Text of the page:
On March 24, 2020, in response to the COVID-19 pandemic, the Internet Archive (archive.org) announced a National Emergency Library providing unlimited public access to its collection of 1.4 million archived books. All users have to do is sign up for an account and they are able to access a vast array of archived books, articles, and other literary works. This definitely sounds like a good deal for all of us stuck at home, but for many authors and copyright holders, this may be the straw that breaks the camel’s back.
The Internet Archive, which has been around since 1996, is a non-profit organization dedicated to building a library of internet sites and cultural artifacts in digital form. Their website, Open Library, claims to be digitizing 1000 books per day from all around the world. You may be wondering, how does this effect copyright holders? Well, they don’t ask for permission from rights holders before adding books to their digital archives.
The Internet Archive is technically considered a library, and they use a technology called ‘controlled digital lending’ (“CDL”) to simulate how traditional libraries loan out books. Ultimately, they believe their archiving is exempt from copyright infringement – but this is an extremely grey area in the law. Traditional libraries are allowed to loan out printed books they own because no copy is created in the process (as well, Section 108 of the U.S. Copyright Act gives exceptions to libraries and archives to reproduce works in certain circumstances). CDL works as follows: the library digitizes a legally acquired print version of a book, then they only allow a limited number of users to access the book at any given time – this simulates people renting a book from a library and returning it. You can imagine that many authors and copyright holders are not excited about this process.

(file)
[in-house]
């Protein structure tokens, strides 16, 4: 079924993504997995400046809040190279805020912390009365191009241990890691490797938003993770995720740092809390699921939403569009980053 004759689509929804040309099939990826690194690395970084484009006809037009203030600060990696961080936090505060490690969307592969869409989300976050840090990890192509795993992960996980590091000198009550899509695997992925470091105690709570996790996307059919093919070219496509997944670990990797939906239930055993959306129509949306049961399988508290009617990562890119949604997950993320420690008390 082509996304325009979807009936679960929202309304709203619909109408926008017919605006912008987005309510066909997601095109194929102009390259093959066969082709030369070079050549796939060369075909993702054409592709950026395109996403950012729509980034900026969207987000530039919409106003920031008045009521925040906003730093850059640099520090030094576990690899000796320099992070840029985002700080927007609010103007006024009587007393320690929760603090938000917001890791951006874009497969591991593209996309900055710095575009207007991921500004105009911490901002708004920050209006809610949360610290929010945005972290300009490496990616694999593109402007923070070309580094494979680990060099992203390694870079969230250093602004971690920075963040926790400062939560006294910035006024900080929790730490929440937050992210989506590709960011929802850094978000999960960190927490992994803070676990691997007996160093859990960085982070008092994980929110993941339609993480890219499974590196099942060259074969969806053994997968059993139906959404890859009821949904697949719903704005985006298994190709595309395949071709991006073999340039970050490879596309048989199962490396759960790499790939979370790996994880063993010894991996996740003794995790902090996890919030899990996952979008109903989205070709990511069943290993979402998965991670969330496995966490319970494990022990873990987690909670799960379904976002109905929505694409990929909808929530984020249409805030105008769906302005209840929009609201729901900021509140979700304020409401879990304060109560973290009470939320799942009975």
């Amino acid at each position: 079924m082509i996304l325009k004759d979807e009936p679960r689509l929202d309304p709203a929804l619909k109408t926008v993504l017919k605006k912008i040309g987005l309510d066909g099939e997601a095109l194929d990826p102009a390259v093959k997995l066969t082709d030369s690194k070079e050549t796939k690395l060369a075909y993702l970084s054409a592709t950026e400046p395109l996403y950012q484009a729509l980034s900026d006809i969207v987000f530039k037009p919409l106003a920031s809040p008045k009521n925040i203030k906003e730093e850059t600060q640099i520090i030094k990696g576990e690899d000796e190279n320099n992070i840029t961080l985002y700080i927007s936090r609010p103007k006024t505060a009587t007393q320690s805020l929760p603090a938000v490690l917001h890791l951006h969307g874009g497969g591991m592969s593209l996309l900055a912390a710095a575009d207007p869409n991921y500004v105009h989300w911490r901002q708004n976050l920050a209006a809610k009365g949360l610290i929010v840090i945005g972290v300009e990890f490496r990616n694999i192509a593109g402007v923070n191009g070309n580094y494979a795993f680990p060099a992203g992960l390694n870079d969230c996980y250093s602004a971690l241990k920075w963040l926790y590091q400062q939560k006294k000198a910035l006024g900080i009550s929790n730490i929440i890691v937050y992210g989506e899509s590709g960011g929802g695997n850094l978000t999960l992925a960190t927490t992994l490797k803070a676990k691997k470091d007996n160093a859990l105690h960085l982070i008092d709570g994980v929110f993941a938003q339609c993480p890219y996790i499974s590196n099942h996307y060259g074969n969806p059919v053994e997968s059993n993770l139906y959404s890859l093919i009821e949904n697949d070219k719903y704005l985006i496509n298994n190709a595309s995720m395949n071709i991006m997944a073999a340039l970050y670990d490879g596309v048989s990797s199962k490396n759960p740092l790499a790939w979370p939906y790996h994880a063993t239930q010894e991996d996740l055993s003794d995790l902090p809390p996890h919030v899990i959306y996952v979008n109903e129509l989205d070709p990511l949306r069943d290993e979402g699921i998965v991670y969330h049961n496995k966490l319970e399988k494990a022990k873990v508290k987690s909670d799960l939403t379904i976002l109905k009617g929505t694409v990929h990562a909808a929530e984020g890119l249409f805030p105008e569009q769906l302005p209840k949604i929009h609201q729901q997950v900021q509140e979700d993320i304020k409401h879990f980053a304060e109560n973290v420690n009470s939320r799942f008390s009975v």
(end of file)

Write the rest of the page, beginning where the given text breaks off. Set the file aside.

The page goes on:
Last year, The Writers Union of Canada, along with 36 other creator groups, wrote an appeal letter to the Internet Archive explaining how their conduct is illegal. They purport that any number of copies can be made when you have access to the book online, and they showcase this in the FAQ attached to their appeal letter. Truthfully, no one knows if what the Internet Archive does is illegal because it hasn’t been litigated. In the appeal letter, the writers argue that one reason for this is that no singular author has the time or money to litigate such a big case.
That may soon change with the announcement of the National Emergency Library, which no longer limits the number of users who can access a book at the same time. This new change, which is only available until June 30, 2020 (or until the National Emergency is over), contradicts the whole principle of CDL, which is meant to simulate lending physical copies. Furthermore, the Internet Archive made this decision unilaterally, without contacting any rights holders who may be affected by this decision.
If you’re an author, content creator, or website owner, I encourage you to check out archive.org to see if your book, works, or website has been archived. Currently there is no sure fire way to get your content removed, but their website explains a method to submit a request to remove your content. That being said, I suspect we will be seeing litigation about the legality of internet archiving in the future.
Written by Luca Vaez Tehrani, IP Innovation Clinic Senior Fellow and JD Candidate at Osgoode Hall Law School